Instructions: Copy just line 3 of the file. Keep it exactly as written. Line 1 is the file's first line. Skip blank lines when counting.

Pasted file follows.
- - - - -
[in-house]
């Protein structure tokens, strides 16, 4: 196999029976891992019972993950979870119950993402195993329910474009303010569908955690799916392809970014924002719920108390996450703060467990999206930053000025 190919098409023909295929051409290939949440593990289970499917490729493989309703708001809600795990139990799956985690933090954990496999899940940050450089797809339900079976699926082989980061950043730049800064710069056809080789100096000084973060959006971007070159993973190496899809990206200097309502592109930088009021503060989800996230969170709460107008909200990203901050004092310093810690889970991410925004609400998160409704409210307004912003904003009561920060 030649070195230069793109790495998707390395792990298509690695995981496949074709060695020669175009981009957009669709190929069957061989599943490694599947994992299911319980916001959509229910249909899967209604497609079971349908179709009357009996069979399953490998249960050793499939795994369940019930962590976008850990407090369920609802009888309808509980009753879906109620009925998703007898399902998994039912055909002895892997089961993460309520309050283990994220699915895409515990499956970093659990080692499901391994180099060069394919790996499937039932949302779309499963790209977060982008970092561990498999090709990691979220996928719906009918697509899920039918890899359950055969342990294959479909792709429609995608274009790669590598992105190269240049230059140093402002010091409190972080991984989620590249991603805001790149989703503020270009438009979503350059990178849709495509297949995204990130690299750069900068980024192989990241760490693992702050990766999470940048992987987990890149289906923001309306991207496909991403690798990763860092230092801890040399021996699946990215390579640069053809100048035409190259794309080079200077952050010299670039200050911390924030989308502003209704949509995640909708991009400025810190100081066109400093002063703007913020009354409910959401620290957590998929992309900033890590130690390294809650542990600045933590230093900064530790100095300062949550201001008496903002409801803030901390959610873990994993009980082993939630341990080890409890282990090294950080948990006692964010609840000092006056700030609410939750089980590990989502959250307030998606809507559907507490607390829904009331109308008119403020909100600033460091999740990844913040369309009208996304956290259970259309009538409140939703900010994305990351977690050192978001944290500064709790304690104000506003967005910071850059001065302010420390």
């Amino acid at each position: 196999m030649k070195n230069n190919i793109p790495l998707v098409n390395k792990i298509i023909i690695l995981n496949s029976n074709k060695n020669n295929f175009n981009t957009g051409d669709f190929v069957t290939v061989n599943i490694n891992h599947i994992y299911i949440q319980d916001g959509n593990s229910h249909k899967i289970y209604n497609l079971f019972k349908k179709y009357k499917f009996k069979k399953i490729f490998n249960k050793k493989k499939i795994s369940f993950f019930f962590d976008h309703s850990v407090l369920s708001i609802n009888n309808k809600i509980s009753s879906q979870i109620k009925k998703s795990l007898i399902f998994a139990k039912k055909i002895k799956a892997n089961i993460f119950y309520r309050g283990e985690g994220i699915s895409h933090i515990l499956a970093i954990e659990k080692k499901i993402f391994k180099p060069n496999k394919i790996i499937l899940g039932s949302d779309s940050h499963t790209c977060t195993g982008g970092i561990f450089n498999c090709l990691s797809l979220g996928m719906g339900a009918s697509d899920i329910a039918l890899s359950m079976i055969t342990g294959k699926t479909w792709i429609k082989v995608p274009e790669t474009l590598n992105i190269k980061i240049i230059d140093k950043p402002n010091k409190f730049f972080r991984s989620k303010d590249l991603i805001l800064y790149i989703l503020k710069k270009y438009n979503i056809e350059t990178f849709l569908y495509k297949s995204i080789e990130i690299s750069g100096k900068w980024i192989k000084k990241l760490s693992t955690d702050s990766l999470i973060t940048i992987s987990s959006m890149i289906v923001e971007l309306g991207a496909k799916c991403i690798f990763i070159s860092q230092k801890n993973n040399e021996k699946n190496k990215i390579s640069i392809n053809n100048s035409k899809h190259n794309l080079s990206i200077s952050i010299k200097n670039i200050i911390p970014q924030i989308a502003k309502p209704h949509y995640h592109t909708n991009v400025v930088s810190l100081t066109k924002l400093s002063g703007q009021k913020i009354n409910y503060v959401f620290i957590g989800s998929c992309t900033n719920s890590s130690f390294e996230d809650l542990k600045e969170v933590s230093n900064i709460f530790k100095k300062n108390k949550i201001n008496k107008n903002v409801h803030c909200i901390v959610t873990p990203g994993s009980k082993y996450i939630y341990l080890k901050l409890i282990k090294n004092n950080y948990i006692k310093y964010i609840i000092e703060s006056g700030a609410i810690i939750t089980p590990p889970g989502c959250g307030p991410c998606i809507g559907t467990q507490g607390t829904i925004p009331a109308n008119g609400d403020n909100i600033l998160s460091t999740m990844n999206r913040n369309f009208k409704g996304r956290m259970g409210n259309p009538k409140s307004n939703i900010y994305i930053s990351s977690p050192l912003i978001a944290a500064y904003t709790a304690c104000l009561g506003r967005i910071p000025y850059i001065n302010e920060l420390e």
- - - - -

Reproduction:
């Amino acid at each position: 196999m030649k070195n230069n190919i793109p790495l998707v098409n390395k792990i298509i023909i690695l995981n496949s029976n074709k060695n020669n295929f175009n981009t957009g051409d669709f190929v069957t290939v061989n599943i490694n891992h599947i994992y299911i949440q319980d916001g959509n593990s229910h249909k899967i289970y209604n497609l079971f019972k349908k179709y009357k499917f009996k069979k399953i490729f490998n249960k050793k493989k499939i795994s369940f993950f019930f962590d976008h309703s850990v407090l369920s708001i609802n009888n309808k809600i509980s009753s879906q979870i109620k009925k998703s795990l007898i399902f998994a139990k039912k055909i002895k799956a892997n089961i993460f119950y309520r309050g283990e985690g994220i699915s895409h933090i515990l499956a970093i954990e659990k080692k499901i993402f391994k180099p060069n496999k394919i790996i499937l899940g039932s949302d779309s940050h499963t790209c977060t195993g982008g970092i561990f450089n498999c090709l990691s797809l979220g996928m719906g339900a009918s697509d899920i329910a039918l890899s359950m079976i055969t342990g294959k699926t479909w792709i429609k082989v995608p274009e790669t474009l590598n992105i190269k980061i240049i230059d140093k950043p402002n010091k409190f730049f972080r991984s989620k303010d590249l991603i805001l800064y790149i989703l503020k710069k270009y438009n979503i056809e350059t990178f849709l569908y495509k297949s995204i080789e990130i690299s750069g100096k900068w980024i192989k000084k990241l760490s693992t955690d702050s990766l999470i973060t940048i992987s987990s959006m890149i289906v923001e971007l309306g991207a496909k799916c991403i690798f990763i070159s860092q230092k801890n993973n040399e021996k699946n190496k990215i390579s640069i392809n053809n100048s035409k899809h190259n794309l080079s990206i200077s952050i010299k200097n670039i200050i911390p970014q924030i989308a502003k309502p209704h949509y995640h592109t909708n991009v400025v930088s810190l100081t066109k924002l400093s002063g703007q009021k913020i009354n409910y503060v959401f620290i957590g989800s998929c992309t900033n719920s890590s130690f390294e996230d809650l542990k600045e969170v933590s230093n900064i709460f530790k100095k300062n108390k949550i201001n008496k107008n903002v409801h803030c909200i901390v959610t873990p990203g994993s009980k082993y996450i939630y341990l080890k901050l409890i282990k090294n004092n950080y948990i006692k310093y964010i609840i000092e703060s006056g700030a609410i810690i939750t089980p590990p889970g989502c959250g307030p991410c998606i809507g559907t467990q507490g607390t829904i925004p009331a109308n008119g609400d403020n909100i600033l998160s460091t999740m990844n999206r913040n369309f009208k409704g996304r956290m259970g409210n259309p009538k409140s307004n939703i900010y994305i930053s990351s977690p050192l912003i978001a944290a500064y904003t709790a304690c104000l009561g506003r967005i910071p000025y850059i001065n302010e920060l420390e």